Data tables should be used to provide a compact summary of large data sets. They should permit easy visualization and comparison of summary values and stratified data (e.g., means, confidence intervals, risk ratios, odds ratios, etc., by group). Data tables are not a suitable substitute for graphical visualizations of primary outcome measures where individual data points are presented. Tabular summaries should not be the only form of data presentation.
Tables should include a title above the table, appropriate column heads, and explanatory captions that define any abbreviations used. Tables should be self-explanatory and should supplement rather than duplicate information presented in the text. Information that can be described in two or three sentences should be provided in the text and should not be presented as a table. Tables can be formatted as long or wide, and care should be taken by the authors to carefully consider the best way to present their information. Narrow tables can be formatted to fit a single text column in width (3.5 inches), whereas wide tables can be formatted to span the full-page width (7.5 inches).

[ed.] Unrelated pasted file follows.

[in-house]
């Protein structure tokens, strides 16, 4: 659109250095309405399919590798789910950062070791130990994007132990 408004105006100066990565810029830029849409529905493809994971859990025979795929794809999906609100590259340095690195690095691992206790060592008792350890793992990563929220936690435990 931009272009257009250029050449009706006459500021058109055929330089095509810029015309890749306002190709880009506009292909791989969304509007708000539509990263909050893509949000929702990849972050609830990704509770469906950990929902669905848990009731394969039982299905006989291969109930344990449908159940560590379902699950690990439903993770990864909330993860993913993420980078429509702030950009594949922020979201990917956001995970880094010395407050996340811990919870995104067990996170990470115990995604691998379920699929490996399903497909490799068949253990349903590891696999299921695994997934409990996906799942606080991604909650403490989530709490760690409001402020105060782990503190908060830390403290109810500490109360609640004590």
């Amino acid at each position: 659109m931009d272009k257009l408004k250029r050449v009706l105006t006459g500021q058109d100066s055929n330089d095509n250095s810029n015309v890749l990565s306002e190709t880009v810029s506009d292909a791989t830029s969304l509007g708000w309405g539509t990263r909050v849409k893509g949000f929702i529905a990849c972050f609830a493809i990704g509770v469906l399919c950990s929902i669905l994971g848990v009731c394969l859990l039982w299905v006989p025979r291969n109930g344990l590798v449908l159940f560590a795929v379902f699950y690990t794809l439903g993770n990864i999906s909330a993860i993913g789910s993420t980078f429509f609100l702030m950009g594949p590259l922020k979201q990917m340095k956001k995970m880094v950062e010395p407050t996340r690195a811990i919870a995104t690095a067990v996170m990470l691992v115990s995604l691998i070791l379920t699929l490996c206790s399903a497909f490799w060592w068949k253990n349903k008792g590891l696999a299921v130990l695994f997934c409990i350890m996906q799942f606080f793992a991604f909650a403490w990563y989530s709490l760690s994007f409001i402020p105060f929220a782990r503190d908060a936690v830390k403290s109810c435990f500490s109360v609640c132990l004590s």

Create tables using the table creating and editing feature of your word processing software (e.g., Word). Tables must be submitted as editable text files. Picture files are not acceptable. Do not use Excel or comparable spreadsheet programs.
Fig. 1 errors: box around the plot area, y axis gridlines, y axis labels are rotated 90°, axes titles are not 10-point Arial bold, axes values are not 8-point Arial regular font, and markers are not 8-point in size.
Fig. 2 errors: box around the figure area, figure is too large, y axis has too many tick marks (plot every 10), y and x axis titles are not Arial 10-point bold, y and x axis units are not Arial 8-point regular font, bars should not be filled with candy-striped texture, and bars should not have shadow formatting.
Fig. 3 errors: box around the figure and plot areas for each panel, panels should not have title above each plot box, figure keys are placed in a different location in each panel, panel labels (A, B, C, and D) should be located above (not below) the y axis titles, y axis has too few tick marks (plot every 50), y axis labels are rotated 90°, y and x axis titles are not Arial 10-point bold, and y and x axis units are not Arial 8-point regular font.
Fig. 4 errors: none.